Queen Carol

Pub date August 11, 2010

Let me tell you what I think about when I think about Carol Channing: “Jam tomorrow, jam yesterday, but never, ever, ever jam today.” And then she turns herself into a sheep.

That’s not a fever dream: it’s one of the more absurd scenes from the 1985 TV movie Through the Looking Glass, featuring Channing as the batty White Queen. Channing’s 60-year career spans film, television, and theater — she’s probably best known for her iconic roles in Broadway shows Hello, Dolly! and Gentlemen Prefer Blondes. And yet, in my mind, she’s waving her arms wildly and ranting nonsense at poor Alice.

In a way, that’s fair. It’s difficult to get a handle on Channing. I don’t think she could do it herself.

“I haven’t the slightest idea,” she said when I asked about the longevity and diversity of her career. “We’re all surprised at everything that happens to us.”

At nearly 90, Channing continues to perform. She’ll be in San Francisco for the Richmond/Ermet AIDS Foundation’s 16th annual Help is On the Way benefit concert. AIDS relief is one of Channing’s longest-running causes, inspired by a longtime friendship with the queer community.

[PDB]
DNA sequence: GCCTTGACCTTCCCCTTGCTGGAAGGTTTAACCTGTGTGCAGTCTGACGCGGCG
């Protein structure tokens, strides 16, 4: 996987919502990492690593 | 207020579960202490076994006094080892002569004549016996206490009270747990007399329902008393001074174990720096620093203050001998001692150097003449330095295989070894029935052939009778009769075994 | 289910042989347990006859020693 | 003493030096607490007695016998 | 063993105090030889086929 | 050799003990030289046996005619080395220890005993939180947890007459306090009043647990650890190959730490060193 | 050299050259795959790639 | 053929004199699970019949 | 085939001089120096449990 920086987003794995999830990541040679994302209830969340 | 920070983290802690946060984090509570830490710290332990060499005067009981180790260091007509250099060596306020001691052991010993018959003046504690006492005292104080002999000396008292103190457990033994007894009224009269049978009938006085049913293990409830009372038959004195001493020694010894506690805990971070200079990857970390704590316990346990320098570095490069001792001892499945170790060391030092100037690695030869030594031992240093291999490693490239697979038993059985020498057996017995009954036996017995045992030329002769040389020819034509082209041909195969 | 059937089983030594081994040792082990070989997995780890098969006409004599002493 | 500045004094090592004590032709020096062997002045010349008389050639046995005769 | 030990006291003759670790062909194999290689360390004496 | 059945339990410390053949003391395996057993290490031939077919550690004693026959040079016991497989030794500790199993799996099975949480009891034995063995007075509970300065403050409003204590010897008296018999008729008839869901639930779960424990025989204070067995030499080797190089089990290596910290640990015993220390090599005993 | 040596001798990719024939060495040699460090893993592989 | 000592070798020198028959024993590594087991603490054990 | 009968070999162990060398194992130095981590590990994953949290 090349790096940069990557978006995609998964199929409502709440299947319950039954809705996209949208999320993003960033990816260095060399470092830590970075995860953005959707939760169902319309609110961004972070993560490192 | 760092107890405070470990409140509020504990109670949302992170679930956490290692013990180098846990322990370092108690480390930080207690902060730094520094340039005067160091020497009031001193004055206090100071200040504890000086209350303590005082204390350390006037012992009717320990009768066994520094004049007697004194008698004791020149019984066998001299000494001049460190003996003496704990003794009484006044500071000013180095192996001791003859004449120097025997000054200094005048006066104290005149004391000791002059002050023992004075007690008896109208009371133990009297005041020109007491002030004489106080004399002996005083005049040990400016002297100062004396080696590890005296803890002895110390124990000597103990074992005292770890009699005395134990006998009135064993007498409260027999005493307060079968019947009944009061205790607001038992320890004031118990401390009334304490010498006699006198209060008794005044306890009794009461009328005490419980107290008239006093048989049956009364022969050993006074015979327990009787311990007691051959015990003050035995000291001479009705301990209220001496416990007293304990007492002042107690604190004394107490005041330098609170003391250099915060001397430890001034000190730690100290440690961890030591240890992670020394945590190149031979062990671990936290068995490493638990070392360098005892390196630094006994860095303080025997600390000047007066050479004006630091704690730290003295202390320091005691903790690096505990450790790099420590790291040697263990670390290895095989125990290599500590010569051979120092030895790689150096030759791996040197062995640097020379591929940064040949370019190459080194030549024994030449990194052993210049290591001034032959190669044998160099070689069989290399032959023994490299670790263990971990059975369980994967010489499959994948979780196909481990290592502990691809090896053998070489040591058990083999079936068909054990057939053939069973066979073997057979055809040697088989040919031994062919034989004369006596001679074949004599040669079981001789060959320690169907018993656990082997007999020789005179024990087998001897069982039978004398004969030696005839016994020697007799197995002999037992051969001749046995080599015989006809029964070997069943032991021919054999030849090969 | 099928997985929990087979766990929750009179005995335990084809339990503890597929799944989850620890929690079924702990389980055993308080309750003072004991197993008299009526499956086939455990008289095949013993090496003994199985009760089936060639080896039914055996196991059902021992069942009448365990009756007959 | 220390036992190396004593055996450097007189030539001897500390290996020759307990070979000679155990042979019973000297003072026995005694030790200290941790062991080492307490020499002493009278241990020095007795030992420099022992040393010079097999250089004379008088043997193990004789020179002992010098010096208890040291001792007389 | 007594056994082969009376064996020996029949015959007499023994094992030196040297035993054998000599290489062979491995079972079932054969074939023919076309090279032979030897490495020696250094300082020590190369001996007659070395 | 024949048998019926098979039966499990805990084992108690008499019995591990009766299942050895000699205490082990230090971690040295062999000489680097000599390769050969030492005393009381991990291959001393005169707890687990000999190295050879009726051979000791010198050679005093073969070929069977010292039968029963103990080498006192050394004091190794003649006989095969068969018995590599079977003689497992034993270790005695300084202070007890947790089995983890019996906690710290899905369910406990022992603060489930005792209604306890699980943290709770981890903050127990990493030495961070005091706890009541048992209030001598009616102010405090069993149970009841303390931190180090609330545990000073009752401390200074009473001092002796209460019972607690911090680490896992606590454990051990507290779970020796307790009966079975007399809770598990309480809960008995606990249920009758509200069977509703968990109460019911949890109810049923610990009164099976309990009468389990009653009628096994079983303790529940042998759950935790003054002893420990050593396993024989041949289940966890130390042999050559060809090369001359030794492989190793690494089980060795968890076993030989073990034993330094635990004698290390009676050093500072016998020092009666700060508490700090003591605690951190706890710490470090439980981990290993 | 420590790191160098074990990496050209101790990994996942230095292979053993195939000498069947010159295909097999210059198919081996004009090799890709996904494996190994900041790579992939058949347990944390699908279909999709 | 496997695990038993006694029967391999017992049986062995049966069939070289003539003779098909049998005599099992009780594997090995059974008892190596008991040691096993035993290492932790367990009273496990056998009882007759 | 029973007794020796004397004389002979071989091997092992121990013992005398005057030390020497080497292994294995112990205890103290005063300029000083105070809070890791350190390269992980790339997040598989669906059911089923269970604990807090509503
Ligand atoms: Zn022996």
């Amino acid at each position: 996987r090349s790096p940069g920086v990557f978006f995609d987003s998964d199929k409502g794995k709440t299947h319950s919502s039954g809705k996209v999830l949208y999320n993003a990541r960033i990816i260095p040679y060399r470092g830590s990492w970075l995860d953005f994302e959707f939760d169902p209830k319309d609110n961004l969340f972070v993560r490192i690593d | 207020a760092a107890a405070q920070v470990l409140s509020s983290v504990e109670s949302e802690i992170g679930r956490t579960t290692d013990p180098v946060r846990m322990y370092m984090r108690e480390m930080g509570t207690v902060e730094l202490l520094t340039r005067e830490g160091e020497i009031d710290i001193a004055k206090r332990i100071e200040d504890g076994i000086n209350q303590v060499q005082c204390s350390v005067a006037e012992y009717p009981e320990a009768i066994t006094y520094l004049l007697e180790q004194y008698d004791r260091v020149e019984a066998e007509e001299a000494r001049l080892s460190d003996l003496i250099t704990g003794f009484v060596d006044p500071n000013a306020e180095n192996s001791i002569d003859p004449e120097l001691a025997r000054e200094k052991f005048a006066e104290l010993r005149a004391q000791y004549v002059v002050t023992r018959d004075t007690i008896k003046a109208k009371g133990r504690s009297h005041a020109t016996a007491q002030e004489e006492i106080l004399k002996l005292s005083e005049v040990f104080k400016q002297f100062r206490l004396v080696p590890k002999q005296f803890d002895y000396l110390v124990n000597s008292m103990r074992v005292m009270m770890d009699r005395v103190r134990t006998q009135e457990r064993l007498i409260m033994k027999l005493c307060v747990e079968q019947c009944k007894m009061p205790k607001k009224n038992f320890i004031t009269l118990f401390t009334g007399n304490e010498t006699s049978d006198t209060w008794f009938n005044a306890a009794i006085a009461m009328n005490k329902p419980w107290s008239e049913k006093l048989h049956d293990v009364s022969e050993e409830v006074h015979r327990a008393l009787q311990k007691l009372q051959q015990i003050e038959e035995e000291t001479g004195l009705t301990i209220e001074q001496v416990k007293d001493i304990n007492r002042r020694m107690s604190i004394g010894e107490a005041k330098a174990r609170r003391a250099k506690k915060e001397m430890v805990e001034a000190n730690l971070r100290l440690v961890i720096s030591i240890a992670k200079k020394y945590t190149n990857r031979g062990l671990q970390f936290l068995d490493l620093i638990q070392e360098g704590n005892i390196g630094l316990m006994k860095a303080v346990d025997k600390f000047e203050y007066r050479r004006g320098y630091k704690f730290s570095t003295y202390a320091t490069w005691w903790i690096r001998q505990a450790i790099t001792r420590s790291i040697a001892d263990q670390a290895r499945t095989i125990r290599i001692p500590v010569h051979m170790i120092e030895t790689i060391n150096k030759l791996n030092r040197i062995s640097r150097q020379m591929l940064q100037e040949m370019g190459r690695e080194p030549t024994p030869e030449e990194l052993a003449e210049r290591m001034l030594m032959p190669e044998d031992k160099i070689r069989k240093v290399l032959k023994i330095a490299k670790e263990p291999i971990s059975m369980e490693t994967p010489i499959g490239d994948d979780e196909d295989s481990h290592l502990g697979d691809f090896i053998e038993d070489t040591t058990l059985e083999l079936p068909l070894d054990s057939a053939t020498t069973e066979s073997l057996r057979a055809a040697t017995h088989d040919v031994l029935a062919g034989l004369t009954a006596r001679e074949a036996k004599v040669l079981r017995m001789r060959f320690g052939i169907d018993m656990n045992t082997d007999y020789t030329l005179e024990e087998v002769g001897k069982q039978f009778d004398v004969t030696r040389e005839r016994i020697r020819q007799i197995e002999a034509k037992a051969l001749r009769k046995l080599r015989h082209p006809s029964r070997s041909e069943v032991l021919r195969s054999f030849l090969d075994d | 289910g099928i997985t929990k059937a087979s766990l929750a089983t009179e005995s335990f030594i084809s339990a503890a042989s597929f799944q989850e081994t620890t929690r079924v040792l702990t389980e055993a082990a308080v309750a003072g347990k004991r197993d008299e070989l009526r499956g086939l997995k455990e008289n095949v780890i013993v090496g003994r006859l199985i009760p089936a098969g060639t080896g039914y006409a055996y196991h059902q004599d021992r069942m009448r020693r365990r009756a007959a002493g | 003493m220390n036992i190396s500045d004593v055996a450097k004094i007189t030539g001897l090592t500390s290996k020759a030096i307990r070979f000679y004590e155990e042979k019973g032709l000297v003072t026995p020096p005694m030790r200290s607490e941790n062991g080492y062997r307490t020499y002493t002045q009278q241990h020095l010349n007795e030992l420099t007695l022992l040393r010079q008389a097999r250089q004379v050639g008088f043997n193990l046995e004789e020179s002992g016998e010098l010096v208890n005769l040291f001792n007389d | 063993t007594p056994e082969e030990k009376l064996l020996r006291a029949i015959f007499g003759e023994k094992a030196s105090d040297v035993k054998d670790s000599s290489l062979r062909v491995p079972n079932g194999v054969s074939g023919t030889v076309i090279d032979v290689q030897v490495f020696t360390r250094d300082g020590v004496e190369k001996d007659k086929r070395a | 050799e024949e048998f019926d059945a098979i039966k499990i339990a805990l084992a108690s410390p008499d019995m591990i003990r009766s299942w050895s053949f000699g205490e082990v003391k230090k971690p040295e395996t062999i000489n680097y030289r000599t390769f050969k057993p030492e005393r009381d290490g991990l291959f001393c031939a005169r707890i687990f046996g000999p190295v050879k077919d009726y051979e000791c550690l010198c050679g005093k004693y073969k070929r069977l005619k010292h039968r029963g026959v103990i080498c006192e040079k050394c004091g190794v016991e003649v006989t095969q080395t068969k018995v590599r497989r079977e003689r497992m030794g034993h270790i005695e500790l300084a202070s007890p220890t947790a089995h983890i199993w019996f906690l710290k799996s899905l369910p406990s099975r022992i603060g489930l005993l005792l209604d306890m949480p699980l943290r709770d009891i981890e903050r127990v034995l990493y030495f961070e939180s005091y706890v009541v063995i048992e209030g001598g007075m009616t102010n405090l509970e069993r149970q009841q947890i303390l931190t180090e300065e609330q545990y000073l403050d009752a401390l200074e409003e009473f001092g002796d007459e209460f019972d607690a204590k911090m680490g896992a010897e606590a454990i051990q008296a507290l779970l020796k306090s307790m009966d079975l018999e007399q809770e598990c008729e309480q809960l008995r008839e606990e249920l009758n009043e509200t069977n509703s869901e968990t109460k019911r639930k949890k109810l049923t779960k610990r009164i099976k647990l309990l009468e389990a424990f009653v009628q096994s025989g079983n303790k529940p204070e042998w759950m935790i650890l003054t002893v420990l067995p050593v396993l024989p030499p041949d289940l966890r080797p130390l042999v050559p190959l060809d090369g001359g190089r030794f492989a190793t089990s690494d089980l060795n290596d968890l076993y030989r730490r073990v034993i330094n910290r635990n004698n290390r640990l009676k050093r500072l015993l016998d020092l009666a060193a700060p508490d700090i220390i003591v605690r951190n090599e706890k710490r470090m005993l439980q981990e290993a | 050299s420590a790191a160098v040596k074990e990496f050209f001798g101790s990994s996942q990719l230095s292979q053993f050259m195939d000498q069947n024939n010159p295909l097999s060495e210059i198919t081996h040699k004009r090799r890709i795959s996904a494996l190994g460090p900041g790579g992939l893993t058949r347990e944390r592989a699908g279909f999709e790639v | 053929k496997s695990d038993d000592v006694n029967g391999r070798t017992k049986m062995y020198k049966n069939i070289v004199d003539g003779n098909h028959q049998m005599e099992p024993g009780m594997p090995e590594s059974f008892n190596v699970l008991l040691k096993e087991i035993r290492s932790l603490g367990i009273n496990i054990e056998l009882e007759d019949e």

“Way back in 1950, I don’t know what, we opened in San Francisco with Gentlemen Prefer Blondes,” she recalled. “They tell me there wasn’t a blonde wig left in San Francisco. They all came dressed as me.”

And because of her pioneering work, the gay community has continued to support her. Well, that and her status as Broadway legend: it kind of goes with the territory. Until talking to her, however, I had no idea about the politics of being a gay icon.

“They made me their queen, for life,” Channing explained. “The empress is only for three years — but they made me their queen.”

I didn’t have the nerve to ask where Liza Minnelli and Barbra Streisand fit into this hierarchy for fear I’d stir up tension and incite a coup. But Channing is more concerned with her current cause, the Carol Channing and Harry Kullijian Foundation for the Arts, which seeks to preserve arts education to keep kids in school.

“This is a crisis now in our country,” Channing lamented. “Not everybody gets it.”

Luckily, she laid it out for me: “Each of us sees the world differently. All the artist does is recreate what was already created, but as they see it. And once you start expressing how you see the world, it opens up the brain.”

And you were expecting “Raspberries!”  


Sun/15, 7:30 p.m., $75

Herbst Theatre

401 Van Ness, SF

(415) 392-4400